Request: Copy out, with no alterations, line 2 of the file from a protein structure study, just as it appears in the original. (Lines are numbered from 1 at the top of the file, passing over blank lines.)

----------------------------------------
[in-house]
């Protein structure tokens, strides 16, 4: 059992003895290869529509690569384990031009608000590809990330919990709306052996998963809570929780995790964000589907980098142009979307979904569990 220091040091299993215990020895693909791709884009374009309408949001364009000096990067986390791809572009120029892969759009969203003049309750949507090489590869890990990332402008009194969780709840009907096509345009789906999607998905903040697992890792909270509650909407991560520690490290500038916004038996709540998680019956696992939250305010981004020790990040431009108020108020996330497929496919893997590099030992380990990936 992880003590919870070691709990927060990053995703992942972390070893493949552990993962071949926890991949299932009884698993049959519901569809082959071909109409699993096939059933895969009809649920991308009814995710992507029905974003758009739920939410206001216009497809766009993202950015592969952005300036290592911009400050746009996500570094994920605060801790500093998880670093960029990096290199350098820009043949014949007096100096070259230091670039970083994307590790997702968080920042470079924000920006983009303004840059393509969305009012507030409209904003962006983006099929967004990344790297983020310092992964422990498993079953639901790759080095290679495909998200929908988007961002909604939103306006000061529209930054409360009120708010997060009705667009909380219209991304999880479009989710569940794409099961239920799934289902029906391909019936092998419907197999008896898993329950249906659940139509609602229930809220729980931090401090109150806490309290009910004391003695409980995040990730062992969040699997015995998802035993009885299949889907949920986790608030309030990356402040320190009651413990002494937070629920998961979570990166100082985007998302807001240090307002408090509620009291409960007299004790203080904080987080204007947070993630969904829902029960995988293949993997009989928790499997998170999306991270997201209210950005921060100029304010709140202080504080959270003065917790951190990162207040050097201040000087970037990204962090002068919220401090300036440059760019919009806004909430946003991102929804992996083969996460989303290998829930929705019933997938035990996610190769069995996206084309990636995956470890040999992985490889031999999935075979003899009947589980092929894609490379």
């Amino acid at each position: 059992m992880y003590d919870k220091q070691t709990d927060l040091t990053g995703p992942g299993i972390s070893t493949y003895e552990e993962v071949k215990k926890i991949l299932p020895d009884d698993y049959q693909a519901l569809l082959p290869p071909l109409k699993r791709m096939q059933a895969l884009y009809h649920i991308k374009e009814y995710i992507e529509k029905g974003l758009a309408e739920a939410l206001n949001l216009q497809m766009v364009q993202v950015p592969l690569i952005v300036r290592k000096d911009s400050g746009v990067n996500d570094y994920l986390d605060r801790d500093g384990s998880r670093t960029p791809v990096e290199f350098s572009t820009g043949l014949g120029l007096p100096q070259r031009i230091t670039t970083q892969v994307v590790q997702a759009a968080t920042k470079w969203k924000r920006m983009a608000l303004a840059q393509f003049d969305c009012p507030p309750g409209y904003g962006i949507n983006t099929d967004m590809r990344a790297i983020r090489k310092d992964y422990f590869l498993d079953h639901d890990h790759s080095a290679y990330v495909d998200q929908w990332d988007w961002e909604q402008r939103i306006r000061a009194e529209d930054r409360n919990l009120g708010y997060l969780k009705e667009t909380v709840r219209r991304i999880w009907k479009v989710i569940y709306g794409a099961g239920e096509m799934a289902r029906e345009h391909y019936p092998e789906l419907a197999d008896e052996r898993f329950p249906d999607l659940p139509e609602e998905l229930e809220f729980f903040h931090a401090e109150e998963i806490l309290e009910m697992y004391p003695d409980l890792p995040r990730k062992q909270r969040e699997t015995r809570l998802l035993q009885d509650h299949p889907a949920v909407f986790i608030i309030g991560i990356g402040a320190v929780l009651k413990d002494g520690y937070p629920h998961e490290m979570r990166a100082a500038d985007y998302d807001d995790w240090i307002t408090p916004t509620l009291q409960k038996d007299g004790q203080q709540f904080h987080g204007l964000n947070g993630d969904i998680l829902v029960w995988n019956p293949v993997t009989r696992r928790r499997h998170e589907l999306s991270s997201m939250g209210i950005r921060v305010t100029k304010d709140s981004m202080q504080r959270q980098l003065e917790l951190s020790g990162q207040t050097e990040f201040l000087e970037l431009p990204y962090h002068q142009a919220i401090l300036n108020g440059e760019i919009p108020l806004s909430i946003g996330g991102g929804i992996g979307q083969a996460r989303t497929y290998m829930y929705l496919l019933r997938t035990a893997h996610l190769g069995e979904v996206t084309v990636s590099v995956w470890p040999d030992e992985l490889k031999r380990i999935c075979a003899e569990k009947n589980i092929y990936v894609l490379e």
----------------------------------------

């Protein structure tokens, strides 16, 4: 059992003895290869529509690569384990031009608000590809990330919990709306052996998963809570929780995790964000589907980098142009979307979904569990 220091040091299993215990020895693909791709884009374009309408949001364009000096990067986390791809572009120029892969759009969203003049309750949507090489590869890990990332402008009194969780709840009907096509345009789906999607998905903040697992890792909270509650909407991560520690490290500038916004038996709540998680019956696992939250305010981004020790990040431009108020108020996330497929496919893997590099030992380990990936 992880003590919870070691709990927060990053995703992942972390070893493949552990993962071949926890991949299932009884698993049959519901569809082959071909109409699993096939059933895969009809649920991308009814995710992507029905974003758009739920939410206001216009497809766009993202950015592969952005300036290592911009400050746009996500570094994920605060801790500093998880670093960029990096290199350098820009043949014949007096100096070259230091670039970083994307590790997702968080920042470079924000920006983009303004840059393509969305009012507030409209904003962006983006099929967004990344790297983020310092992964422990498993079953639901790759080095290679495909998200929908988007961002909604939103306006000061529209930054409360009120708010997060009705667009909380219209991304999880479009989710569940794409099961239920799934289902029906391909019936092998419907197999008896898993329950249906659940139509609602229930809220729980931090401090109150806490309290009910004391003695409980995040990730062992969040699997015995998802035993009885299949889907949920986790608030309030990356402040320190009651413990002494937070629920998961979570990166100082985007998302807001240090307002408090509620009291409960007299004790203080904080987080204007947070993630969904829902029960995988293949993997009989928790499997998170999306991270997201209210950005921060100029304010709140202080504080959270003065917790951190990162207040050097201040000087970037990204962090002068919220401090300036440059760019919009806004909430946003991102929804992996083969996460989303290998829930929705019933997938035990996610190769069995996206084309990636995956470890040999992985490889031999999935075979003899009947589980092929894609490379």